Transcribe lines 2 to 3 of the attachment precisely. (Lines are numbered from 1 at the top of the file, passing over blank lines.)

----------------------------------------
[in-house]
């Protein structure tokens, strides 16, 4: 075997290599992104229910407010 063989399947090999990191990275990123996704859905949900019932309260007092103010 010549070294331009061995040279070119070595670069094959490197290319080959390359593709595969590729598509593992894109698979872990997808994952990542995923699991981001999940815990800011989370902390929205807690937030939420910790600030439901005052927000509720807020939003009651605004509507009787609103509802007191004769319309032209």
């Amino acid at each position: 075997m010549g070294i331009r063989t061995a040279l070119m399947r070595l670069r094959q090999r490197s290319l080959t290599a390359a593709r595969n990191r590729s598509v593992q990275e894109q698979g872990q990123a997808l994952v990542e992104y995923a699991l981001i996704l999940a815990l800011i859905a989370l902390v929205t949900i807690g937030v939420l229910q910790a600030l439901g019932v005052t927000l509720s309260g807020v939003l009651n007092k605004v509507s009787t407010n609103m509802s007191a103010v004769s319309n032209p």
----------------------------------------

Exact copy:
């Protein structure tokens, strides 16, 4: 075997290599992104229910407010 063989399947090999990191990275990123996704859905949900019932309260007092103010 010549070294331009061995040279070119070595670069094959490197290319080959390359593709595969590729598509593992894109698979872990997808994952990542995923699991981001999940815990800011989370902390929205807690937030939420910790600030439901005052927000509720807020939003009651605004509507009787609103509802007191004769319309032209």
């Amino acid at each position: 075997m010549g070294i331009r063989t061995a040279l070119m399947r070595l670069r094959q090999r490197s290319l080959t290599a390359a593709r595969n990191r590729s598509v593992q990275e894109q698979g872990q990123a997808l994952v990542e992104y995923a699991l981001i996704l999940a815990l800011i859905a989370l902390v929205t949900i807690g937030v939420l229910q910790a600030l439901g019932v005052t927000l509720s309260g807020v939003l009651n007092k605004v509507s009787t407010n609103m509802s007191a103010v004769s319309n032209p």